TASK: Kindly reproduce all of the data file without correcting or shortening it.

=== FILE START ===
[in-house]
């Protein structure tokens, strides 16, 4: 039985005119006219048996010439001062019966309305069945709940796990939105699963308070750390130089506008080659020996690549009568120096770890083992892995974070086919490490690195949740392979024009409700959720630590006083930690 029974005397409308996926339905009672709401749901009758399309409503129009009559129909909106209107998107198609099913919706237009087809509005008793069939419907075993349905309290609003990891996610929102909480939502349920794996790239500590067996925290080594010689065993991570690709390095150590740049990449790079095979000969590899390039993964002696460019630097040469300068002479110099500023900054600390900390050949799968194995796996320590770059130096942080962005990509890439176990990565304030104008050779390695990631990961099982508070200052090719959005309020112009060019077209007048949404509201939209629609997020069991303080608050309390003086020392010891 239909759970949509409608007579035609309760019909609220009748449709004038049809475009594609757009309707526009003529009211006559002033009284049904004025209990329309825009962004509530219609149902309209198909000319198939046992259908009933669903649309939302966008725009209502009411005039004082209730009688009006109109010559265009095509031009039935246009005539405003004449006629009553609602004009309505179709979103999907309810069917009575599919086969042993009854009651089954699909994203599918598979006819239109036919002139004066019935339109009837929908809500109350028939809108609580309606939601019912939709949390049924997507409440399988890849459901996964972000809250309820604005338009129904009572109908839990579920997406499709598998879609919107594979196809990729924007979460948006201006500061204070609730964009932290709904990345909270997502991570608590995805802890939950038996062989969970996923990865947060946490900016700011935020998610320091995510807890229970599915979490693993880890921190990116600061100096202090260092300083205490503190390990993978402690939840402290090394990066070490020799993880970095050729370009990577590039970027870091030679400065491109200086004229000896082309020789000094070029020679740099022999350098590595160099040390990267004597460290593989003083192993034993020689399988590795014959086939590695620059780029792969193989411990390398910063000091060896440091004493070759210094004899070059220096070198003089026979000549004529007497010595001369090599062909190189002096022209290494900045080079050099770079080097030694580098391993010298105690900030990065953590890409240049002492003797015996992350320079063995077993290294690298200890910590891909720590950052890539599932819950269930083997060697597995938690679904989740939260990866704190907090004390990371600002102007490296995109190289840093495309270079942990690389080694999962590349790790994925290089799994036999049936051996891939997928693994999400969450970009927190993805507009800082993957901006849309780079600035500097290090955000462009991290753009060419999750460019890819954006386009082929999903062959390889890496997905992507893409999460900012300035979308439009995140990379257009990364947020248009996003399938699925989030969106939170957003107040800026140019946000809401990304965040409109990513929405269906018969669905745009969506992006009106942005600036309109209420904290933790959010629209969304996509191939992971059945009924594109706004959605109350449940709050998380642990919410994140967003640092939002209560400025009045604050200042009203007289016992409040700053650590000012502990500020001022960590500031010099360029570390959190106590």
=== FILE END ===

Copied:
[in-house]
């Protein structure tokens, strides 16, 4: 039985005119006219048996010439001062019966309305069945709940796990939105699963308070750390130089506008080659020996690549009568120096770890083992892995974070086919490490690195949740392979024009409700959720630590006083930690 029974005397409308996926339905009672709401749901009758399309409503129009009559129909909106209107998107198609099913919706237009087809509005008793069939419907075993349905309290609003990891996610929102909480939502349920794996790239500590067996925290080594010689065993991570690709390095150590740049990449790079095979000969590899390039993964002696460019630097040469300068002479110099500023900054600390900390050949799968194995796996320590770059130096942080962005990509890439176990990565304030104008050779390695990631990961099982508070200052090719959005309020112009060019077209007048949404509201939209629609997020069991303080608050309390003086020392010891 239909759970949509409608007579035609309760019909609220009748449709004038049809475009594609757009309707526009003529009211006559002033009284049904004025209990329309825009962004509530219609149902309209198909000319198939046992259908009933669903649309939302966008725009209502009411005039004082209730009688009006109109010559265009095509031009039935246009005539405003004449006629009553609602004009309505179709979103999907309810069917009575599919086969042993009854009651089954699909994203599918598979006819239109036919002139004066019935339109009837929908809500109350028939809108609580309606939601019912939709949390049924997507409440399988890849459901996964972000809250309820604005338009129904009572109908839990579920997406499709598998879609919107594979196809990729924007979460948006201006500061204070609730964009932290709904990345909270997502991570608590995805802890939950038996062989969970996923990865947060946490900016700011935020998610320091995510807890229970599915979490693993880890921190990116600061100096202090260092300083205490503190390990993978402690939840402290090394990066070490020799993880970095050729370009990577590039970027870091030679400065491109200086004229000896082309020789000094070029020679740099022999350098590595160099040390990267004597460290593989003083192993034993020689399988590795014959086939590695620059780029792969193989411990390398910063000091060896440091004493070759210094004899070059220096070198003089026979000549004529007497010595001369090599062909190189002096022209290494900045080079050099770079080097030694580098391993010298105690900030990065953590890409240049002492003797015996992350320079063995077993290294690298200890910590891909720590950052890539599932819950269930083997060697597995938690679904989740939260990866704190907090004390990371600002102007490296995109190289840093495309270079942990690389080694999962590349790790994925290089799994036999049936051996891939997928693994999400969450970009927190993805507009800082993957901006849309780079600035500097290090955000462009991290753009060419999750460019890819954006386009082929999903062959390889890496997905992507893409999460900012300035979308439009995140990379257009990364947020248009996003399938699925989030969106939170957003107040800026140019946000809401990304965040409109990513929405269906018969669905745009969506992006009106942005600036309109209420904290933790959010629209969304996509191939992971059945009924594109706004959605109350449940709050998380642990919410994140967003640092939002209560400025009045604050200042009203007289016992409040700053650590000012502990500020001022960590500031010099360029570390959190106590």